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Legal weed is everywhere – unless you are a scientist







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                  A research facility at the University of Mississippi is the only place in the country where marijuana can be grown and tested for medical research. | Brennan Linsley / AP Photo [19659003] Americans can buy legal high-quality marijuana legally in most states, but when scientists want to study pot in a lab, they basically stay at schwag. </p>
<p>  A little-known research facility at the University of Mississippi is the only place in the country that However, this effort is hampered by a slow process of certification of scientists, lack of funding and, according to pot experts, an inferior product in comparison to the booming cannabis sector hampered in recent years, authorized to grow and test marijuana for medical research purposes. </p>
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"It's brown, muddy garbage", say Peter Grinspoon, a doctor and board member of the Doctors for Cannabis Regulation describing the Mississippi Stoc k.

Meanwhile, 33 states are licensing medical marijuana, including 10 states and the District of Columbia, who have taken further steps to decriminalize or legalize the pot for leisure. This huge gap between federal government control of marijuana and the blossoming of a robust cannabis consumer market has global consequences: legitimate medical research on the effects of cannabis on everything from anxiety to Parkinson's disease is not only slowing down, there's even a product which is suitable for use in practice.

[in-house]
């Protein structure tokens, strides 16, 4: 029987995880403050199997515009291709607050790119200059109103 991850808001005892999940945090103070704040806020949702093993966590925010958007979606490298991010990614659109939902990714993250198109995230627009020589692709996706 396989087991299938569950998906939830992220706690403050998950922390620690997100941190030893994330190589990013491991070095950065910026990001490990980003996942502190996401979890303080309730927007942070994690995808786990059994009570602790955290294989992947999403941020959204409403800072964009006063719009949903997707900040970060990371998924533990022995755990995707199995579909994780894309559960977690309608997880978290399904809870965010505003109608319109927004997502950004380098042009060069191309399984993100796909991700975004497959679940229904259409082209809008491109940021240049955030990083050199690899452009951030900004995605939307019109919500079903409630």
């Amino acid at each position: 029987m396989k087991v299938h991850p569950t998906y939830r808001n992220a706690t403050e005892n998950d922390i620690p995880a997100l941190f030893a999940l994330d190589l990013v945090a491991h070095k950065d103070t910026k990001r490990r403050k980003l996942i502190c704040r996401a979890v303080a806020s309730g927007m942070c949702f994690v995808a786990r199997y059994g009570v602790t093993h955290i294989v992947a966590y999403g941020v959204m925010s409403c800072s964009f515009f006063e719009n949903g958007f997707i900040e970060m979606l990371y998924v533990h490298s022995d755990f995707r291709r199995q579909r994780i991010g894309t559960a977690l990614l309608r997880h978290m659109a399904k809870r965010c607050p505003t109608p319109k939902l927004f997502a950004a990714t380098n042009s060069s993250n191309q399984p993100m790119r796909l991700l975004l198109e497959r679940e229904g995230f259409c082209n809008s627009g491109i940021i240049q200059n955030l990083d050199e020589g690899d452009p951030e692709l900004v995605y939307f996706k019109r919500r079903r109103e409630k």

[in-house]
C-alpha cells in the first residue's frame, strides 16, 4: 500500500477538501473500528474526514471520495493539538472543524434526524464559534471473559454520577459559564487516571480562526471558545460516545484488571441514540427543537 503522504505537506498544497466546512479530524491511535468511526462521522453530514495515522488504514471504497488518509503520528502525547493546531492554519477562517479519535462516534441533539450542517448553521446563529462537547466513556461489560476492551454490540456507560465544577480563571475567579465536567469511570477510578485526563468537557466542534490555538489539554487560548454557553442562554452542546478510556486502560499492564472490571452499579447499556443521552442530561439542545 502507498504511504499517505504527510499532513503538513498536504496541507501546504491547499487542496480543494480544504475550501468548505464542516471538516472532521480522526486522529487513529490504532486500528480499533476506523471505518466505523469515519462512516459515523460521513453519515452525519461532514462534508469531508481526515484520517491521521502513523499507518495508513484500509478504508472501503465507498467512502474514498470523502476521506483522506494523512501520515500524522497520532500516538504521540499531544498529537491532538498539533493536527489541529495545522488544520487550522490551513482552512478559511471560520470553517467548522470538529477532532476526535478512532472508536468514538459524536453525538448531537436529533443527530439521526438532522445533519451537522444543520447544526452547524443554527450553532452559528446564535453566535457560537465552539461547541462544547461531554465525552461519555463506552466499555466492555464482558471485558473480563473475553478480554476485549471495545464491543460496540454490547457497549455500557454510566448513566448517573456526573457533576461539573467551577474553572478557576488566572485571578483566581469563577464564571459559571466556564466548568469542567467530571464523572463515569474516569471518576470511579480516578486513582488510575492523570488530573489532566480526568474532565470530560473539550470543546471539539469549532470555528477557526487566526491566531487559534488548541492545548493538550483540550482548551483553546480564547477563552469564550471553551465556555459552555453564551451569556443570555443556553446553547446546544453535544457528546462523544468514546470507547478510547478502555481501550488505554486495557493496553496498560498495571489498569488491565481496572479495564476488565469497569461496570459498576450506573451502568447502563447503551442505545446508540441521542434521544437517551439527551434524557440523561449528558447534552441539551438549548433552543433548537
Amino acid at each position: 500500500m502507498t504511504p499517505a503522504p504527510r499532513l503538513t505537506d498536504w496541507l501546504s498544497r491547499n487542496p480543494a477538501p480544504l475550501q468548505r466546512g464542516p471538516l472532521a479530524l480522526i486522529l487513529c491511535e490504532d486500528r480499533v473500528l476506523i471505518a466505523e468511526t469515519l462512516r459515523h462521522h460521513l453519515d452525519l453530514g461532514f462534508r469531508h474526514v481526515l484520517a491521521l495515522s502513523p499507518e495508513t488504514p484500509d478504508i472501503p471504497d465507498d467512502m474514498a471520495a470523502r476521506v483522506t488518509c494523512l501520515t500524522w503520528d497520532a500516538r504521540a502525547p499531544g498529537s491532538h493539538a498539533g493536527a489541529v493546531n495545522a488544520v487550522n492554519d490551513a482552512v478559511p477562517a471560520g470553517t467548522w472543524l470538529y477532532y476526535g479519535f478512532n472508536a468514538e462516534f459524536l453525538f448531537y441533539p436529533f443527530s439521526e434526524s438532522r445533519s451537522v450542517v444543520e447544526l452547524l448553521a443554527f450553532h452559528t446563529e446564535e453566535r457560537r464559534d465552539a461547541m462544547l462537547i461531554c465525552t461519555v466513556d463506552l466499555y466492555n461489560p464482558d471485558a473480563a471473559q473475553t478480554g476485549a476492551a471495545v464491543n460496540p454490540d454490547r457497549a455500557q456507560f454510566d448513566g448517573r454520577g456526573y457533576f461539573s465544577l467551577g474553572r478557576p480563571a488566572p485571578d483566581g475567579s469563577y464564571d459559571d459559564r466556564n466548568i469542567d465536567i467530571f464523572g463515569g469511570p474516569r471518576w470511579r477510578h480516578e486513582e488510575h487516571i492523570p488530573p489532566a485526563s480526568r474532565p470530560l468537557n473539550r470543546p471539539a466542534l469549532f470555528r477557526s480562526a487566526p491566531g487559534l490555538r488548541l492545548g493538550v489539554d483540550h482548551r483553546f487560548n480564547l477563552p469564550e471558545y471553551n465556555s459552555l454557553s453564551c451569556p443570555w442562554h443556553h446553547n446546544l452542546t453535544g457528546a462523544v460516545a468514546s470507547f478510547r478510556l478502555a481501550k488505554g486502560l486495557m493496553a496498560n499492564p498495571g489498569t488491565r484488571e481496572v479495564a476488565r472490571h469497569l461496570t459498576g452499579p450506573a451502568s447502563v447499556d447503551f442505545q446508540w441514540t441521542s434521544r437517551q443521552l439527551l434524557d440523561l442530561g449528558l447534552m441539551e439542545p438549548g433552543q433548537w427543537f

The DEA insists that it supports medical marijuana research, but defies the call to re-classify the plant so it does not coincide with addictive drugs such as heroin and ecstasy. When the DEA took steps in 2016 to expand the supply of scientists, the final approval of then Attorney General Jeff Sessions was rejected. In the outgoing Congress, several legislative proposals were introduced for both parties to extend the research, but none succeeded.

And now researchers and legislators say the lawyers' campaign to fully legalize marijuana surpasses the quest for better science.

"It's almost an absolute eye-catcher," said Harvard neurologist Staci Gruber studying cannabis-based drugs to treat anxiety. "These products are widely used in public. But as clinical researchers, we can not deliver a drop in a clinical trial. "

The Comprehensive Agricultural Improvement Act of 2018, HR 2 (115), better known as Farm Bill and signed by President Donald Trump on Thursday – legalizes hemp production and thus the potential sale of cannabidiol or CBD, a component marijuana and hemp plants that have no psychoactive properties to drive people up. It is said to have anti-inflammatory and sedative effects, but there remain questions about medical effectiveness.